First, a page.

On our recent trip to the Akha hill tribe village in Chiang Rai we had the opportunity to head out for the morning with the guesthouse owner’s wife, Praeo and her mother. Having lived their whole lives in the village they took us down to the river to show us the traditional style of Akha fishing.
With not a rod or box of bait in sight, we set about catching some fish, hill tribe style.
With a language barrier between us, we shadowed the actions of Praeo’s mum, communication coming in the form of body language rather than the spoken word. We watched in fascination as mother and daughter worked together to start building a mini dam in the river, gathering rocks and making a wall using the sand from the river bed to stop the water flow, creating a still reservoir.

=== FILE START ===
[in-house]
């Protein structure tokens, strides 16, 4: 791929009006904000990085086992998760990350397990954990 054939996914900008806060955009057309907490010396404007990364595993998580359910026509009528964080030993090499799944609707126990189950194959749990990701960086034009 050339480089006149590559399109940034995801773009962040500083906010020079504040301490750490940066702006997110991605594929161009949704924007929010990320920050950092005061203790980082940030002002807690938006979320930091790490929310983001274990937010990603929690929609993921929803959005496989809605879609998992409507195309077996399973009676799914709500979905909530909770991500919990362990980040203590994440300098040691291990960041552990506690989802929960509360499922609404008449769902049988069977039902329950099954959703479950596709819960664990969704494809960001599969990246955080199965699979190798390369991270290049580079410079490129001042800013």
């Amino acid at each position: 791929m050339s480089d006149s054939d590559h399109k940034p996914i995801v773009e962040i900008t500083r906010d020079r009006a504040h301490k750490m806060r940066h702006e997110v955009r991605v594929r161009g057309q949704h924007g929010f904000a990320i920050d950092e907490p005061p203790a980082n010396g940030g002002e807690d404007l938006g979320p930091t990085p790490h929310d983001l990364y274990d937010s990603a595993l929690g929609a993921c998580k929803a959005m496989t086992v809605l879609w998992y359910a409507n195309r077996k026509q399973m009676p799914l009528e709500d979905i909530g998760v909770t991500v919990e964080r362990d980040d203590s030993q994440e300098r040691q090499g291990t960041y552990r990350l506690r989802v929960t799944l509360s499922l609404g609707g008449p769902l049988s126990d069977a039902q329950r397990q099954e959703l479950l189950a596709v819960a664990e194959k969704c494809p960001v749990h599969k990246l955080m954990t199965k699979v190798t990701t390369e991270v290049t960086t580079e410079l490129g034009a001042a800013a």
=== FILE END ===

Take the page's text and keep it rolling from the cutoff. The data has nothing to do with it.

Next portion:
Once that was built, the pool of water was then drained using bowls and the trapped fish could then be picked up from the dry rocky floor of the once fast flowing river.
After an hour and a half of toiling, knee deep in the river, our collection of fish wasn’t exactly bountiful, apparently due to the lack of recent rain. There were plenty of black Akha crabs in our catch which Praeo’s mum seemed very happy with, plus a few small fish and a tiny snake that Praeo caught with her hands.
As we got ready to leave we took apart our carefully made dams and returned the river back to its natural state.
Praeo and her mum laughed loudly, enjoying each other’s company, pleased with the mornings fishing. It seemed a lot of work for not much reward, yet it was charming to see an insight into the local life.
Even though myself and Jmayel didn’t catch any fish ourselves, we certainly enjoyed our morning down at the river, learning to fish the local Akha way.
Akha People: with an estimated population of 500,000 they are one of the largest hill tribes, originating from China they have since filtrated into Burma, Laos and Thailand with around 80,000 living in North Thailand. Notably Chiang Rai and Chiang Mai provinces.
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